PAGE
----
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The more I ask about nuclear plants, the less happy I am.

I feel like if I push on someone will eventually tell me they're running Norton antivirus.

@malin What version of Windows do they run? Server or desktop? Sooo many questions...

@voltist Various systems run various things. I've not heard of any running Windows - I'm mostly being tongue-in-cheek with the AV. Well... I hope it's just a joke.

@Huggles
1. It shouldn't be networked.
2. There's insufficient auditing of the complete shutdown chain, which requires that nearby water pumps and electricity plants are active. These are also networked, including INDIVIDUAL PUMPS, which themselves run on proprietary compilers.
3. IT SHOULDN'T BE NETWORKED.

@malin ohh I see. By networked do you also mean connected to the internet in anyway or a LAN network?

@Huggles This is where things get hazy. Plants certainly have a local network, and that sounds understandable - but still worrisome given that the nuclear attack on Iran was via USB.

One problem is that water pumps can have WAN access, and those water pumps are used to shut down a plant. How much faillover there is, I'm not sure, but the wider point is that the definition of 'the plant' should include everything which is necessary to shut down the plant safely.

@Huggles I don't know how connected things can get at max. At the very least, speaking with people involved in the industry has reminded me that the difference between having a LAN and WAN is a matter of degree - it all reaches the internet eventually, and comes from the internet in increments.

@malin @Huggles ipv6 network scoping is fun. Feels great having so much space.

What I don't get is 127.0/8 is all localhost. How is ::1 only localhost in ipv6? :: is equivalent of 0.0.0.0/8.

And fe80::/58 is site-local all to itself. (Think am wrong on this)

@malin The fact that they run Windows makes them ~90% less secure.

AVs are one of the most useless programs on planet earth these days.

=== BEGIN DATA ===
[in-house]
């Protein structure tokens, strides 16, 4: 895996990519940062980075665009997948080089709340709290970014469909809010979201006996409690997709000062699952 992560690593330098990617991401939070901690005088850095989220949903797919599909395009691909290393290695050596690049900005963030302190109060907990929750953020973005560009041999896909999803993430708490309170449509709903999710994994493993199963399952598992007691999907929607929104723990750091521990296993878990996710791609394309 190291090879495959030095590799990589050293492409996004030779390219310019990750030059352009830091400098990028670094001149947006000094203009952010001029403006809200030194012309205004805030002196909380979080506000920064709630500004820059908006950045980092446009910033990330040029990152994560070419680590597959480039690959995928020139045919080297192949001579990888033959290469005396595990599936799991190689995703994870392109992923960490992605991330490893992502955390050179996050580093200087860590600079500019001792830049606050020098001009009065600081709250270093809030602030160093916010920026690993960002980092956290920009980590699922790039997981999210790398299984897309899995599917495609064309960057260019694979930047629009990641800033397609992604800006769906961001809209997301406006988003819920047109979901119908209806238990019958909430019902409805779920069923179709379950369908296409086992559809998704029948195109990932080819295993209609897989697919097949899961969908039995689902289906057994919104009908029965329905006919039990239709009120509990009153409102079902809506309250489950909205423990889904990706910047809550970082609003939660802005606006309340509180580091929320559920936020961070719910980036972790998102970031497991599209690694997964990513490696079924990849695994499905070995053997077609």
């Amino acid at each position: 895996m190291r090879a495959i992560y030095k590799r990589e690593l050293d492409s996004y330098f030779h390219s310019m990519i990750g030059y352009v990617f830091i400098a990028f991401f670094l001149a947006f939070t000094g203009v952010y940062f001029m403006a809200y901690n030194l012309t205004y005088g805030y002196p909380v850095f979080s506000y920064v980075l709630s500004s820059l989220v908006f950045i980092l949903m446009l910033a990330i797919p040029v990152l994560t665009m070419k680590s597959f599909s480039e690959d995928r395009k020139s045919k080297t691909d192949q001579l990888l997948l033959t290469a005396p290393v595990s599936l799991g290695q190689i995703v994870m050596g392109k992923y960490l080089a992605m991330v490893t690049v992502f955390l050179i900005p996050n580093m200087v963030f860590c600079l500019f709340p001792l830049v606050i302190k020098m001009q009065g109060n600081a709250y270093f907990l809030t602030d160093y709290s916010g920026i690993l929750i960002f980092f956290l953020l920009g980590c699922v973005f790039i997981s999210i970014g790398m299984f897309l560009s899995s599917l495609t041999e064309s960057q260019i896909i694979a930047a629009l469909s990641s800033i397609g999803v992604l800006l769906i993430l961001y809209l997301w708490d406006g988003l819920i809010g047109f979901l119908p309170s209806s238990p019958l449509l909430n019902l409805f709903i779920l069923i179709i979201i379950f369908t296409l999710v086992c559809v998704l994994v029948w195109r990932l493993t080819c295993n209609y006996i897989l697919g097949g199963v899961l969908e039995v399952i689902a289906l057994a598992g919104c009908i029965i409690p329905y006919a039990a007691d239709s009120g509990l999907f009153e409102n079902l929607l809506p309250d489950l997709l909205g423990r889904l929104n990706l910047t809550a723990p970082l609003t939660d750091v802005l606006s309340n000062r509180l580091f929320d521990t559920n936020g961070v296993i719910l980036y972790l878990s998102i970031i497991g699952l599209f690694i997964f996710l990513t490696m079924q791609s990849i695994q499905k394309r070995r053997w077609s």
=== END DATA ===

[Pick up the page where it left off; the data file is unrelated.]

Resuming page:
Most malware isn't using security holes anymore. But rely on the user to give them permissions (social engineering).

I prefer nuclear plants over coal plants though.

We should have done more research on nuclear power (instead of developing nukes :p)

@Ghosty @malin I don't know about any newer ones, but ones that are here aren't actually run by any modern computers. They use really old windows (nt4, 2000), but for monitoring purposes mostly.
And nuclear is *the cleanest* energy that we have. Mass hysteria only makes things worse.

@nesc @malin True. It is indeed very clean and should be used until we figured how we can use renewable energy as main energy source!

@Ghosty @malin The thing with renewable that it isn't that renewable when you look close enough. Energy is, but materials no.

@nesc @malin That's true.
We have the same problem with radio active materials too.
Recycling is also an important factor to look at!

@Ghosty @nesc @malin Have either of you heard about thorium power plants? It's terribly sad and frustrating. Thorium is better than uranium in literally every way. It's more abundant, easier to refine, can pretty much be reused until it's almost completely gone (leaving very little waste), It's waste is safer and easier to deal with, Meltdown proof thorium reactors are possible, if a meltdown did occur, it would be much less of a problem, and, it cannot be used to build nuclear bombs.

@OpenComputeDesign @Ghosty @nesc @malin

I thought they chose uranium reactors over thorium ones in early development due to some technical reasons. Thorium reactors are more difficult to build.

and also the latter reason you mentioned.

Not an expert on the topic in any way, just something I've heard during coffee conversations.

@tzycce @Ghosty @nesc @malin Neither am I, I just heard about it because youtube autoplayed some talks on it.

@tzycce @OpenComputeDesign @nesc @malin I thought they used uranium because they could use the waste for nukes.

@OpenComputeDesign @Ghosty @tzycce @nesc @malin you could use the waste either to make nuclear weapons, or, if it were legal you could use it in breeder reactors. However, someone decided we should make it illegal to have breeder reactors. Imagine that. We're the government, we're here to help. :)

@OpenComputeDesign @Absinthe @Ghosty @tzycce @nesc They may well be. Protesters have cited that nuclear bases are in breach of previous anti-nuclear agreements, though I assume counter-agreements have been made since then, or perhaps the law's been simply forgotten.

@OpenComputeDesign @Ghosty @nesc @malin "Thorium Cheaper than Coal" is FB group dedicated to it, Thorium and Molten Salt offer quite a bit of possibilities

@OpenComputeDesign @nesc @malin Yep. I know them! They seem awesome on the spec cheat. But sadly we are missing a ton of real life testing!

@nesc Just to be clear - I'm not dissing nuclear energy inherently.

However, I'd like to create mass hysteria about anything networked which controls things.

@malin People don't care, they don't even care about things that concern them immediately, nuclear plants as well may be in another universe for them.

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